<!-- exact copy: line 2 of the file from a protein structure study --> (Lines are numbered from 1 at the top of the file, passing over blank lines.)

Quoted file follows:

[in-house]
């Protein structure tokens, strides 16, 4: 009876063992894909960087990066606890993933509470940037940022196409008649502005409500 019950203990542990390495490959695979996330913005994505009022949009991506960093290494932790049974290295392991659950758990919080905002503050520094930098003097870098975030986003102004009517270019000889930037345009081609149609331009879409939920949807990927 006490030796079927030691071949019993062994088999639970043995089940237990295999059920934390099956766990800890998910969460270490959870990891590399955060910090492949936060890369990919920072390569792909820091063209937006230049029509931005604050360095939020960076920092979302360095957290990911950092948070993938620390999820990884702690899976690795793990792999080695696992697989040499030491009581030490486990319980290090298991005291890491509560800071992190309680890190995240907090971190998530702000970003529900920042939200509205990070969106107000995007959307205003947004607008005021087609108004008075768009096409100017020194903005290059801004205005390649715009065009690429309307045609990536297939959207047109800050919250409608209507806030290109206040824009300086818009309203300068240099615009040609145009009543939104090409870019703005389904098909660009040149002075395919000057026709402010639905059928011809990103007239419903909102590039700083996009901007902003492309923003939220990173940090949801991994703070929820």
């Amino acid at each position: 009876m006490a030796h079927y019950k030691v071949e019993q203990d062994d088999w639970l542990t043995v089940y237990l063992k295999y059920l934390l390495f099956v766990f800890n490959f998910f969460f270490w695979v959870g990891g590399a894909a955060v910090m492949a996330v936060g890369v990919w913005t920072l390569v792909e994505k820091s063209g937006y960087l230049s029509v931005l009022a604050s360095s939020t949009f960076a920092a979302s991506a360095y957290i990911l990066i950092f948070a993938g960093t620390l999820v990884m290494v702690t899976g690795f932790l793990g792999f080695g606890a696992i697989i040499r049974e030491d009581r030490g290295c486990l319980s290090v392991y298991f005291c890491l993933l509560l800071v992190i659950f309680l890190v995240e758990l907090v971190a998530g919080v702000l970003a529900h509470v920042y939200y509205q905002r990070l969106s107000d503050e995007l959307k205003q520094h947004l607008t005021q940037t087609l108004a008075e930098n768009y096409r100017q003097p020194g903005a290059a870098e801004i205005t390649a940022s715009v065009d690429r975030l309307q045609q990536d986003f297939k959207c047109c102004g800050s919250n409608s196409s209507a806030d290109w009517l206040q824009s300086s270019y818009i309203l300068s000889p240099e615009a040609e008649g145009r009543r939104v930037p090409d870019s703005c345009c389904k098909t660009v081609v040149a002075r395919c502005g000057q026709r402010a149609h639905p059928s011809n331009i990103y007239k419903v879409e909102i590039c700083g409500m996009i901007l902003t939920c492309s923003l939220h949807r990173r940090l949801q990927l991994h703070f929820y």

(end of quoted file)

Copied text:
């Protein structure tokens, strides 16, 4: 009876063992894909960087990066606890993933509470940037940022196409008649502005409500 019950203990542990390495490959695979996330913005994505009022949009991506960093290494932790049974290295392991659950758990919080905002503050520094930098003097870098975030986003102004009517270019000889930037345009081609149609331009879409939920949807990927 006490030796079927030691071949019993062994088999639970043995089940237990295999059920934390099956766990800890998910969460270490959870990891590399955060910090492949936060890369990919920072390569792909820091063209937006230049029509931005604050360095939020960076920092979302360095957290990911950092948070993938620390999820990884702690899976690795793990792999080695696992697989040499030491009581030490486990319980290090298991005291890491509560800071992190309680890190995240907090971190998530702000970003529900920042939200509205990070969106107000995007959307205003947004607008005021087609108004008075768009096409100017020194903005290059801004205005390649715009065009690429309307045609990536297939959207047109800050919250409608209507806030290109206040824009300086818009309203300068240099615009040609145009009543939104090409870019703005389904098909660009040149002075395919000057026709402010639905059928011809990103007239419903909102590039700083996009901007902003492309923003939220990173940090949801991994703070929820």